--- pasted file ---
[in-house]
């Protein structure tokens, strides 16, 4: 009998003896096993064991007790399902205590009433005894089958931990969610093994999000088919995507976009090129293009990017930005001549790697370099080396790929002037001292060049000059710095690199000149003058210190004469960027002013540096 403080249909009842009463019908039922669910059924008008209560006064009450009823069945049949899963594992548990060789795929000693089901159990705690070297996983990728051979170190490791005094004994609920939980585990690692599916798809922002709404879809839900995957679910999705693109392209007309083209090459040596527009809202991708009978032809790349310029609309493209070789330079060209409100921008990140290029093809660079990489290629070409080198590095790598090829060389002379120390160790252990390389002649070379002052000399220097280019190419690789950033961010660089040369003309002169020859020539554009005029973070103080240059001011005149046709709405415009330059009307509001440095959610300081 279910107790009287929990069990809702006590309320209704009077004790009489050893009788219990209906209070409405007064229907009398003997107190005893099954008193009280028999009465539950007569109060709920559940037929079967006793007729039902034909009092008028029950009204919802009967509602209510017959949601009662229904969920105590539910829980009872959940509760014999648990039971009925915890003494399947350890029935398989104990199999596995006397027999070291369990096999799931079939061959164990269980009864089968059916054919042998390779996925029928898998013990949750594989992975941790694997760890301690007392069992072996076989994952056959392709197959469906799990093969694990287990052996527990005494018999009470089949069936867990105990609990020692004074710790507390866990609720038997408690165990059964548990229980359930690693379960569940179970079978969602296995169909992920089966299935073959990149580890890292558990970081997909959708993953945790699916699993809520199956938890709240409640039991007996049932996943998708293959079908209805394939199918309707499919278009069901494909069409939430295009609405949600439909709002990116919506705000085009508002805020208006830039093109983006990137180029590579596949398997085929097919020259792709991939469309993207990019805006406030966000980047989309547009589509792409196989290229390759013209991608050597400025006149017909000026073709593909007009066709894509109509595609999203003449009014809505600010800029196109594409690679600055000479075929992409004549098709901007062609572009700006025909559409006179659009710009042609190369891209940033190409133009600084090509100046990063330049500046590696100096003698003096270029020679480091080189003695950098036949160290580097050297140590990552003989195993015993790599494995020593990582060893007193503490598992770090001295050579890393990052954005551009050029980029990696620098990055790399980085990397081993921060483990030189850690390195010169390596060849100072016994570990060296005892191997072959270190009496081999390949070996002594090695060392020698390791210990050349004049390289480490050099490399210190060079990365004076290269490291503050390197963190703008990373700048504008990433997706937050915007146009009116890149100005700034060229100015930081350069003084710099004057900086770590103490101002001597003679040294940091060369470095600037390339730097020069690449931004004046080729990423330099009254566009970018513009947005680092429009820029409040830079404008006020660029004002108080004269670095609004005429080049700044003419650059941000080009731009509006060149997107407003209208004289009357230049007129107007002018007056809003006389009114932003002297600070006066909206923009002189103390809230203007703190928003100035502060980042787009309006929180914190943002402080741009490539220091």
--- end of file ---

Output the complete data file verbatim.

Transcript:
[in-house]
């Protein structure tokens, strides 16, 4: 009998003896096993064991007790399902205590009433005894089958931990969610093994999000088919995507976009090129293009990017930005001549790697370099080396790929002037001292060049000059710095690199000149003058210190004469960027002013540096 403080249909009842009463019908039922669910059924008008209560006064009450009823069945049949899963594992548990060789795929000693089901159990705690070297996983990728051979170190490791005094004994609920939980585990690692599916798809922002709404879809839900995957679910999705693109392209007309083209090459040596527009809202991708009978032809790349310029609309493209070789330079060209409100921008990140290029093809660079990489290629070409080198590095790598090829060389002379120390160790252990390389002649070379002052000399220097280019190419690789950033961010660089040369003309002169020859020539554009005029973070103080240059001011005149046709709405415009330059009307509001440095959610300081 279910107790009287929990069990809702006590309320209704009077004790009489050893009788219990209906209070409405007064229907009398003997107190005893099954008193009280028999009465539950007569109060709920559940037929079967006793007729039902034909009092008028029950009204919802009967509602209510017959949601009662229904969920105590539910829980009872959940509760014999648990039971009925915890003494399947350890029935398989104990199999596995006397027999070291369990096999799931079939061959164990269980009864089968059916054919042998390779996925029928898998013990949750594989992975941790694997760890301690007392069992072996076989994952056959392709197959469906799990093969694990287990052996527990005494018999009470089949069936867990105990609990020692004074710790507390866990609720038997408690165990059964548990229980359930690693379960569940179970079978969602296995169909992920089966299935073959990149580890890292558990970081997909959708993953945790699916699993809520199956938890709240409640039991007996049932996943998708293959079908209805394939199918309707499919278009069901494909069409939430295009609405949600439909709002990116919506705000085009508002805020208006830039093109983006990137180029590579596949398997085929097919020259792709991939469309993207990019805006406030966000980047989309547009589509792409196989290229390759013209991608050597400025006149017909000026073709593909007009066709894509109509595609999203003449009014809505600010800029196109594409690679600055000479075929992409004549098709901007062609572009700006025909559409006179659009710009042609190369891209940033190409133009600084090509100046990063330049500046590696100096003698003096270029020679480091080189003695950098036949160290580097050297140590990552003989195993015993790599494995020593990582060893007193503490598992770090001295050579890393990052954005551009050029980029990696620098990055790399980085990397081993921060483990030189850690390195010169390596060849100072016994570990060296005892191997072959270190009496081999390949070996002594090695060392020698390791210990050349004049390289480490050099490399210190060079990365004076290269490291503050390197963190703008990373700048504008990433997706937050915007146009009116890149100005700034060229100015930081350069003084710099004057900086770590103490101002001597003679040294940091060369470095600037390339730097020069690449931004004046080729990423330099009254566009970018513009947005680092429009820029409040830079404008006020660029004002108080004269670095609004005429080049700044003419650059941000080009731009509006060149997107407003209208004289009357230049007129107007002018007056809003006389009114932003002297600070006066909206923009002189103390809230203007703190928003100035502060980042787009309006929180914190943002402080741009490539220091």